You’ve been anticipating this moment for months, hovering over your precious tomato plants with tender loving care since they began to sprout. Now your hard work is paying off. You have a bountiful crop of fresher-than-fresh, juicy, homegrown tomatoes. In fact, you have more tomatoes than you know what to do with. You’ve eaten them plain and in salads and sandwiches, given them to neighbors … but still there are more. What’s a home gardener to do with too many tomatoes?
The Versatile Vegetable
Technically tomatoes are fruit, but when it comes to cooking they’re typically served in savory dishes like a vegetable. Cooked or raw, tomatoes shine in pasta toppings, salsas, and chutneys, especially combined with other produce at its peak right now. Think tomatoes paired with peppers, eggplant, zucchini.
Try making your favorite canned tomato-based dish … but this time substitute fresh for a delicious difference. You’ll be surprised at the familiar-made-new flavor of tomato cream soup, chili, chicken cacciatore, or Swiss steak when fresh, ripe tomatoes add their signature savor.
Too hot to cook indoors? Grill tomatoes as part of a kebab supper. Or prepare vegetarian pizza, topped with plenty of paper thin tomato slices and perhaps some feta cheese; bake on your barbecue with the aid of a special pizza stone.
Don’t forget the green tomatoes you’ll rescue just before the first frost. Besides the iconic fried version, green tomatoes make amazing pickles.
Save Some for Later
Tomatoes also lend themselves to a wide range of preserving methods. The simplest is freezing whole, skinned or not. Freezing just-squeezed tomato juice is also easy. Alternatively, cook up a big batch of marinara sauce, tomato butter, or homemade ketchup; can the tasty results and put away for the winter. When you can your own tomatoes in glass jars, you avoid BPAs and additives. Be sure to use non-reactive cookware (ceramic or stainless) for preparation, due to the tomatoes’ high acid content.
Drying via a dehydrator, oven, or the Texas sunshine atop your Houston roof produces tangy slices with some of the most concentrated tomato flavor ever. Stored in an airtight container, these will stay at their peak in the refrigerator for 6 to 9 months. Use any of the above methods to dry until crisp, add salt, and you’ll have low-fat, high-flavor tomato chips to snack on.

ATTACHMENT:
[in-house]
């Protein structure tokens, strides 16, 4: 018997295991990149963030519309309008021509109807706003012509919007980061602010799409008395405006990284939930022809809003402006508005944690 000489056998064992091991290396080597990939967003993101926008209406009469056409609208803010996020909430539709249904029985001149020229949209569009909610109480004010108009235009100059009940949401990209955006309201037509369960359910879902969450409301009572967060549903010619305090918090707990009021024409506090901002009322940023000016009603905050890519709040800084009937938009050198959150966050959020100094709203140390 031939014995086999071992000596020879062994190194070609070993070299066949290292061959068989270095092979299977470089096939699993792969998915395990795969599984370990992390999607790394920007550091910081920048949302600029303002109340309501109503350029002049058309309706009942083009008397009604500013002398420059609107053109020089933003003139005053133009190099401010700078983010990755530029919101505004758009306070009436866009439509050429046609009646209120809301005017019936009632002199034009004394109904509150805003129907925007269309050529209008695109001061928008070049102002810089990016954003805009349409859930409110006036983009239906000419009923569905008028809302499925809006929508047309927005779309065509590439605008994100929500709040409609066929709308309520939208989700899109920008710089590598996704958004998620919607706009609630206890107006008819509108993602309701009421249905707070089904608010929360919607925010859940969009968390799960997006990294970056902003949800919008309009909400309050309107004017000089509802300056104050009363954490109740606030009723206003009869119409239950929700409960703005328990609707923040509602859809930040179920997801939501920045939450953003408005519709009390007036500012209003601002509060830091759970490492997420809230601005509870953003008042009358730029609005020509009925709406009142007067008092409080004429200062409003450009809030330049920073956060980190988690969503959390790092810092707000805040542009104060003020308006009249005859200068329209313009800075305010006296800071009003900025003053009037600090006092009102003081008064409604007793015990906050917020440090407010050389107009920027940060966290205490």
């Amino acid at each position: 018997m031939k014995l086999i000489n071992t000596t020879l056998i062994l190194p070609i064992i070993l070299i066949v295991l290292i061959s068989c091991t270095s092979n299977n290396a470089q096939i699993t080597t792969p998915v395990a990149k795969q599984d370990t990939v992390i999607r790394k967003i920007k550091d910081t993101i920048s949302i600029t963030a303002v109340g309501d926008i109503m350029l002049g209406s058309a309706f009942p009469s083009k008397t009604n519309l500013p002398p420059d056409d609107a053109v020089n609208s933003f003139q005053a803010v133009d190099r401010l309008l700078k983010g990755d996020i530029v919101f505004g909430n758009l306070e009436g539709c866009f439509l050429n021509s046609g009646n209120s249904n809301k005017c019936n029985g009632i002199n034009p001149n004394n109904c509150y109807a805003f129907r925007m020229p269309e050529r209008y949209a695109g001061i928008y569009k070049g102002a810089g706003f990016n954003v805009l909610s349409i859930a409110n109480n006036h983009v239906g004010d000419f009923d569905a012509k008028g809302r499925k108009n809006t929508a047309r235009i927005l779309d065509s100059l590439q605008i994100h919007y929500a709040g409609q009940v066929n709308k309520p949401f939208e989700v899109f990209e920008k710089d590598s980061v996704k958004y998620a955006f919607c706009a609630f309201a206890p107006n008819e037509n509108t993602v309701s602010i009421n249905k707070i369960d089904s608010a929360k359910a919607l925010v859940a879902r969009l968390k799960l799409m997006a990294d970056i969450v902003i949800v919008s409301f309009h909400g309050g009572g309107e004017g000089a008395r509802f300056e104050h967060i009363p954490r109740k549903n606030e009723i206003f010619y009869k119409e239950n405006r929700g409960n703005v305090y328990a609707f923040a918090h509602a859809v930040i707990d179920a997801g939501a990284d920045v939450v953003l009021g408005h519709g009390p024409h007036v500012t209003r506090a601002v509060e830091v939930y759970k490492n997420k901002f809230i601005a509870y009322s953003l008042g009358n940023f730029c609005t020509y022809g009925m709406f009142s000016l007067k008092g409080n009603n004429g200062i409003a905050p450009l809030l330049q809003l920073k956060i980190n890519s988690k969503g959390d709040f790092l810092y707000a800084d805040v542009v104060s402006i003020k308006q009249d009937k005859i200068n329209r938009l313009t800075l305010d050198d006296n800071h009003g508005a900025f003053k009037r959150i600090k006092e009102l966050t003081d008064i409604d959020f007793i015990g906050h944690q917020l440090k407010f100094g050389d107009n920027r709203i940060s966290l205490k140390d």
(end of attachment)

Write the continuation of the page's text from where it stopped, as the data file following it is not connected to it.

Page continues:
Although the list of tomato recipes is virtually inexhaustible, you may eventually wish to experiment with non-food uses. Tomatoes are popular as a skin treatment in India. Claims for their curative powers include brightening the complexion, tightening pores, exfoliation, acne remedy, dark under-eye circle remover, wrinkle reliever, and a pick-me-up for both oily and dry skin. Tomatoes may also be applied to the hair to restore pH balance.
Yummy Tomato Herb Bread
Here’s an interesting fresh tomato recipe that both kids and grownups enjoy. Spread with cream cheese, toast for a deliciously chewy crunch, or just slice and eat as is!
2½ cups unpeeled fresh tomatoes (about 5 large), coarsely chopped
1 small onion, minced
1-2 garlic cloves, minced
5½ - 6 cups whole grain flour
1 teaspoon sugar
2 envelopes active dry yeast
1 teaspoon salt
1 tsp crumbled dried or 1-2 TBSP chopped fresh herbs of your choice (oregano, basil, rosemary, dill are good)
¼ cup olive oil
Warm the vegetables and sugar in a large sauce pan till the mixture is warm to the touch, approx. 110 F. Sprinkle with the yeast and let proof 5 minutes. Then mix in the remaining ingredients, adding enough flour to make a soft (not sticky!) dough. Knead until smooth and elastic. Drizzle olive oil on top of the dough and turn to coat thoroughly. Cover with a damp cloth. Let rise in a warm place for 1 hour.
Punch down. Shape dough into 2 loaves and place on a greased cookie sheet or into 2 greased loaf pans. Cover and let rise ½ hour.
Bake 35-40 minutes at 375 degrees F. Loaves should be lightly browned. Let cool before slicing. Freezes well.
Laura Firszt writes for networx.com.